WORKING WITH SMART PEOPLE
I’m learning something new every day largely because I’m working with smart people every day. When I was working at home for the past two years, I felt like I knew at least 90% of everything there is to know about the online content space because FS continued to grow. FS’s growth validated my knowledge if you will. Now I’m learning from people who are designers, analytics gurus, branding experts, and serial entrepreneurs from various backgrounds. Surely some of their knowledge will rub off and make me a more well-rounded individual.
I’m outside my comfort zone at a startup because I worked at two large investment banks who employed more than 20,000 people each for 13 years. But the more time I spend working at a ~100 employee, Series C funded startup, the more confident I feel about my place in the organization. I enjoy surrounding myself with people who know much more than me.
I would be remiss to mention that earning a steady paycheck feels good. I’ve been struggling for so long to figure out ways to support myself with my own two hands that I almost forgot the thrill of seeing a physical check in the mail. Because I’m living off my online and passive income streams, I dumped my entire first paycheck into funding my self-employed 401k plan (Keogh 401k). Once that self-employed 401k plan is maxed out, I’ll then use the proceeds to methodically invest in the stock market. I’m an over-saver and perhaps having another income stream will allow me to spend more freely. (Read The Cure For Financial Hoarding)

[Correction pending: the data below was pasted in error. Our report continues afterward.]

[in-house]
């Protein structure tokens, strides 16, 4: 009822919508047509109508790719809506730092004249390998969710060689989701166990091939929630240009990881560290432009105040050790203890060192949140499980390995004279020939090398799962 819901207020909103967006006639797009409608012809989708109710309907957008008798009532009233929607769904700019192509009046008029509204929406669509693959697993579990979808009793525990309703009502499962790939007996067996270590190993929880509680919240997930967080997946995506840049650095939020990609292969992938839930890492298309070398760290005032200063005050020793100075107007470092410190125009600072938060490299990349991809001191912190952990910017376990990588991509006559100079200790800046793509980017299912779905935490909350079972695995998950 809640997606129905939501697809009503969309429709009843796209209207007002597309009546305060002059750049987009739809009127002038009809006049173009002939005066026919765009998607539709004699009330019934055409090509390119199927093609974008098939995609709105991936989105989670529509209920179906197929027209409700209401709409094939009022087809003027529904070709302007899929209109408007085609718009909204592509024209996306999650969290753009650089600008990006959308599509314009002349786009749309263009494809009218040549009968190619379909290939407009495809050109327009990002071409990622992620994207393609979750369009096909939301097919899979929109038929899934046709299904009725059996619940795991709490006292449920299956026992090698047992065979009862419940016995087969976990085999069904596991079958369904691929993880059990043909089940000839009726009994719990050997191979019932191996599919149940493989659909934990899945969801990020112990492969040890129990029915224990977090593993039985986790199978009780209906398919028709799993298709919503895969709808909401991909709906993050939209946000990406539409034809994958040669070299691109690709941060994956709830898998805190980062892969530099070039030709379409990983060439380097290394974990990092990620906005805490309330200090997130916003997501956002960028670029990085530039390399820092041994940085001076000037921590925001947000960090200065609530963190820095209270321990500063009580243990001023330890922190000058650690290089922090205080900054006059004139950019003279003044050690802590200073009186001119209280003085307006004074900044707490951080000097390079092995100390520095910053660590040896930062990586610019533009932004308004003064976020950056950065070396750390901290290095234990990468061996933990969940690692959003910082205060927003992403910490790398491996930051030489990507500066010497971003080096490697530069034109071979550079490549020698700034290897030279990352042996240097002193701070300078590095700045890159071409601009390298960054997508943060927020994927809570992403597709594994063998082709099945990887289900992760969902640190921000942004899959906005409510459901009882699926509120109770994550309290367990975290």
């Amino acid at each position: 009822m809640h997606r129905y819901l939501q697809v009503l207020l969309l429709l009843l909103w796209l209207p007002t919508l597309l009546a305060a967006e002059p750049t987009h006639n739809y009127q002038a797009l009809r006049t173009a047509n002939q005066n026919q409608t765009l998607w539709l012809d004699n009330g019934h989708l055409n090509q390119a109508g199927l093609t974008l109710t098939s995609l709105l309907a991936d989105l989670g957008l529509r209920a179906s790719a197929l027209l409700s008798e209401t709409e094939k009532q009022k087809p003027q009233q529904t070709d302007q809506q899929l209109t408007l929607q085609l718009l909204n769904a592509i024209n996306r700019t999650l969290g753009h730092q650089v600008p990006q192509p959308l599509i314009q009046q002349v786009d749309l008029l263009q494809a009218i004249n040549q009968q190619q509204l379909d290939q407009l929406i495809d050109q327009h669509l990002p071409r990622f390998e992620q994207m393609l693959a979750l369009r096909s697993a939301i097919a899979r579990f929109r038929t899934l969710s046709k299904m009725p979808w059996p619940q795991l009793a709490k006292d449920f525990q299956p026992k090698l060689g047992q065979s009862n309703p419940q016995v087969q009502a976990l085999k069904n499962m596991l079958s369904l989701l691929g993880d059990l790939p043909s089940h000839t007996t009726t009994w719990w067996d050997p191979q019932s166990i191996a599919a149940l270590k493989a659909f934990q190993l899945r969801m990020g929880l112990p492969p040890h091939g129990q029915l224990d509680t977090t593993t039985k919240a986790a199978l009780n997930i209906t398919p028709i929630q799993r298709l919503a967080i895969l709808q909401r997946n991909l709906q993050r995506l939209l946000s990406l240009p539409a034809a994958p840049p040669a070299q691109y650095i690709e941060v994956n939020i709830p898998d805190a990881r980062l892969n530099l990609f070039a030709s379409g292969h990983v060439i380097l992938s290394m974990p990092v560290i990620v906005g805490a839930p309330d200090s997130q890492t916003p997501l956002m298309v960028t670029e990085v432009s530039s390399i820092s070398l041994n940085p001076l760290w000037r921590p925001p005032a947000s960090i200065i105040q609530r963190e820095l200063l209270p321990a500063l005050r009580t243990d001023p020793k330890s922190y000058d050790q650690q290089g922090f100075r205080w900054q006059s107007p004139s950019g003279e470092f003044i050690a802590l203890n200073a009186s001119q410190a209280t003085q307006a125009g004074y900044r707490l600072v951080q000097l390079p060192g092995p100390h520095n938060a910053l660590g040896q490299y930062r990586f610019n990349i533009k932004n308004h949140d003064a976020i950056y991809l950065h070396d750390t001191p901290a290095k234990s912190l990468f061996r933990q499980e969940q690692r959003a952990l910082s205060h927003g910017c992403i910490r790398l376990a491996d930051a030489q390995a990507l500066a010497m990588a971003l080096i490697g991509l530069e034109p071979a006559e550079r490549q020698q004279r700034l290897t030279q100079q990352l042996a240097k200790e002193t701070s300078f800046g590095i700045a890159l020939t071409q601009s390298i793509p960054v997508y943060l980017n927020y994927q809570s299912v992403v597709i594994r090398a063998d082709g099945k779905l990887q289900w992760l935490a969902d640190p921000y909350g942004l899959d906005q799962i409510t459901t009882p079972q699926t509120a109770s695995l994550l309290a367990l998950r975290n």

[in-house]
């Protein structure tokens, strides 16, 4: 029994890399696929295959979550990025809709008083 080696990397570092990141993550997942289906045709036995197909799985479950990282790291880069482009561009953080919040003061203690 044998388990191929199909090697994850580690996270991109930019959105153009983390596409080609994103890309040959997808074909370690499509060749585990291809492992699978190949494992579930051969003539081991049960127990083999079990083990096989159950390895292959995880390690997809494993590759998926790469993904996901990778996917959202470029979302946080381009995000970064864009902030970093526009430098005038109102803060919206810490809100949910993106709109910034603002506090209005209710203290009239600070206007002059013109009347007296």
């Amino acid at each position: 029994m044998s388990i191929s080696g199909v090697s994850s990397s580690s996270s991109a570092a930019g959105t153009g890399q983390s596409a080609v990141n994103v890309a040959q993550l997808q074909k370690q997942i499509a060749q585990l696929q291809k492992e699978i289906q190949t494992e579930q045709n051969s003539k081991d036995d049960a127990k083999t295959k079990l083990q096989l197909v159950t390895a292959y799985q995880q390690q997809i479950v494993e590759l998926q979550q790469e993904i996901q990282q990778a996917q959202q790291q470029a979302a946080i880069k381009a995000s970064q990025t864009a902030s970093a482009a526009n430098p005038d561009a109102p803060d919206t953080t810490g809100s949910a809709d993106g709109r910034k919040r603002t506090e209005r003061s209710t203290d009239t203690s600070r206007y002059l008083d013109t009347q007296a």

Besides health care and paid time off, one of the potential big benefits to working full-time is receiving stock options. It’s hard to imagine receiving a lot of options given the firm is already ~100 people large, but it would be nice to gain some type of equity and watch it grow over time. I strongly believe in the growth of Personal Capital, and I’d probably feel remorse for not owning any equity if the company gets bought or goes IPO in the future. I’ll write a post dedicated to employee stock options, but for now, I’d read Stock Options or RSUs? Your Equity Compensation Primer if you’re interested.
DEVELOPING NEW CONNECTIONS
Building a network beyond the financial services space could lead to exciting new opportunities in the future. I worked side-by-side with one prominent venture capitalist with a couple decades of experience. I’m slowly getting to know some of the C-level folks who are themselves, highly connected in the Valley. Of course there’s my team and other people at PC as well who are all quite interesting. I don’t expect anything to come out of these newly formed relationships. I just think it’s nice to know people whom you can turn to for help if needed.
THE BIGGEST DOWNSIDE TO WORKING FULL-TIME
I’m sure you’ve already guess what I’m going to say, but the biggest downside to working full-time is a severe restriction of freedom. The desire to experience absolute freedom is the reason why I saved so much to be able to exit the corporate world in 2012. The good thing is that I know what absolute freedom feels like thanks to these past two years, so I’ll never need to wonder.